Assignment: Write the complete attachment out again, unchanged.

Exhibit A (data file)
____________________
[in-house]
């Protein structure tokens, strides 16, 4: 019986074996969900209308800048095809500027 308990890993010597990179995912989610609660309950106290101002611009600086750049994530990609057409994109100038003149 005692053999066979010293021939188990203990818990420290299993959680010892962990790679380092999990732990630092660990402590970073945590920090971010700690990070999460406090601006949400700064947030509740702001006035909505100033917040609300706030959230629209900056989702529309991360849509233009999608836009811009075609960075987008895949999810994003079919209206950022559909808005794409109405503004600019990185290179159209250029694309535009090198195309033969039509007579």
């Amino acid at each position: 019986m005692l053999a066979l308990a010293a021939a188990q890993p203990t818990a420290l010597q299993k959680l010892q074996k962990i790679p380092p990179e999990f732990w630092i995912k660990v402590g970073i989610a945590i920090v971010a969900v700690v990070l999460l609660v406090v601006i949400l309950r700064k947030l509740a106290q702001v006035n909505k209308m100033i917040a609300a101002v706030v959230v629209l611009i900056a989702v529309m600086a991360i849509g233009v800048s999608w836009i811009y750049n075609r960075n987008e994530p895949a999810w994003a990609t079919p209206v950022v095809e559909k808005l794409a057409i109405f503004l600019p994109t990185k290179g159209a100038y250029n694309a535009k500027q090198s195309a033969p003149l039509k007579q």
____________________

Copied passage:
[in-house]
């Protein structure tokens, strides 16, 4: 019986074996969900209308800048095809500027 308990890993010597990179995912989610609660309950106290101002611009600086750049994530990609057409994109100038003149 005692053999066979010293021939188990203990818990420290299993959680010892962990790679380092999990732990630092660990402590970073945590920090971010700690990070999460406090601006949400700064947030509740702001006035909505100033917040609300706030959230629209900056989702529309991360849509233009999608836009811009075609960075987008895949999810994003079919209206950022559909808005794409109405503004600019990185290179159209250029694309535009090198195309033969039509007579």
């Amino acid at each position: 019986m005692l053999a066979l308990a010293a021939a188990q890993p203990t818990a420290l010597q299993k959680l010892q074996k962990i790679p380092p990179e999990f732990w630092i995912k660990v402590g970073i989610a945590i920090v971010a969900v700690v990070l999460l609660v406090v601006i949400l309950r700064k947030l509740a106290q702001v006035n909505k209308m100033i917040a609300a101002v706030v959230v629209l611009i900056a989702v529309m600086a991360i849509g233009v800048s999608w836009i811009y750049n075609r960075n987008e994530p895949a999810w994003a990609t079919p209206v950022v095809e559909k808005l794409a057409i109405f503004l600019p994109t990185k290179g159209a100038y250029n694309a535009k500027q090198s195309a033969p003149l039509k007579q």